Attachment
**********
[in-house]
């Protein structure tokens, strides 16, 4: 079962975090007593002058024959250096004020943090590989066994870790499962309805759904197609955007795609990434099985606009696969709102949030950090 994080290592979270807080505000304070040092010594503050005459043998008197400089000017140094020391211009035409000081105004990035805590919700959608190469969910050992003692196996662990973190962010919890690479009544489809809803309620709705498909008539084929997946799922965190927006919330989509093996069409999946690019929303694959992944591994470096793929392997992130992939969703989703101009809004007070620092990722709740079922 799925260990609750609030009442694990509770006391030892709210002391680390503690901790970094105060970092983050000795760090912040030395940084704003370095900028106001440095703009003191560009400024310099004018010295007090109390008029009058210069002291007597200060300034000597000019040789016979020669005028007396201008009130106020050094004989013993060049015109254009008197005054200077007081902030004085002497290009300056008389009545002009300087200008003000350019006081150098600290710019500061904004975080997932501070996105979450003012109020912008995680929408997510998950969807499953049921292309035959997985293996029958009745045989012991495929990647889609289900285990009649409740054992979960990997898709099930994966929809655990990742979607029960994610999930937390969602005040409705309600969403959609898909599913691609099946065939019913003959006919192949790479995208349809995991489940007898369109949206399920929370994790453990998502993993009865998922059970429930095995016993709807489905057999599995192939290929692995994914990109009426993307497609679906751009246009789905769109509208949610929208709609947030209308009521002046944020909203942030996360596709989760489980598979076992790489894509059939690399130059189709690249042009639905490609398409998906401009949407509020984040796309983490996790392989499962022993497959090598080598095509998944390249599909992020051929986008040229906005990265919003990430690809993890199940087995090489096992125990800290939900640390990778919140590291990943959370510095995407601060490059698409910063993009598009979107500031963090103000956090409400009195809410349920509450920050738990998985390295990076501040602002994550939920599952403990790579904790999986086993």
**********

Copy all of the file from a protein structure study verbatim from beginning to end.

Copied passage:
[in-house]
């Protein structure tokens, strides 16, 4: 079962975090007593002058024959250096004020943090590989066994870790499962309805759904197609955007795609990434099985606009696969709102949030950090 994080290592979270807080505000304070040092010594503050005459043998008197400089000017140094020391211009035409000081105004990035805590919700959608190469969910050992003692196996662990973190962010919890690479009544489809809803309620709705498909008539084929997946799922965190927006919330989509093996069409999946690019929303694959992944591994470096793929392997992130992939969703989703101009809004007070620092990722709740079922 799925260990609750609030009442694990509770006391030892709210002391680390503690901790970094105060970092983050000795760090912040030395940084704003370095900028106001440095703009003191560009400024310099004018010295007090109390008029009058210069002291007597200060300034000597000019040789016979020669005028007396201008009130106020050094004989013993060049015109254009008197005054200077007081902030004085002497290009300056008389009545002009300087200008003000350019006081150098600290710019500061904004975080997932501070996105979450003012109020912008995680929408997510998950969807499953049921292309035959997985293996029958009745045989012991495929990647889609289900285990009649409740054992979960990997898709099930994966929809655990990742979607029960994610999930937390969602005040409705309600969403959609898909599913691609099946065939019913003959006919192949790479995208349809995991489940007898369109949206399920929370994790453990998502993993009865998922059970429930095995016993709807489905057999599995192939290929692995994914990109009426993307497609679906751009246009789905769109509208949610929208709609947030209308009521002046944020909203942030996360596709989760489980598979076992790489894509059939690399130059189709690249042009639905490609398409998906401009949407509020984040796309983490996790392989499962022993497959090598080598095509998944390249599909992020051929986008040229906005990265919003990430690809993890199940087995090489096992125990800290939900640390990778919140590291990943959370510095995407601060490059698409910063993009598009979107500031963090103000956090409400009195809410349920509450920050738990998985390295990076501040602002994550939920599952403990790579904790999986086993």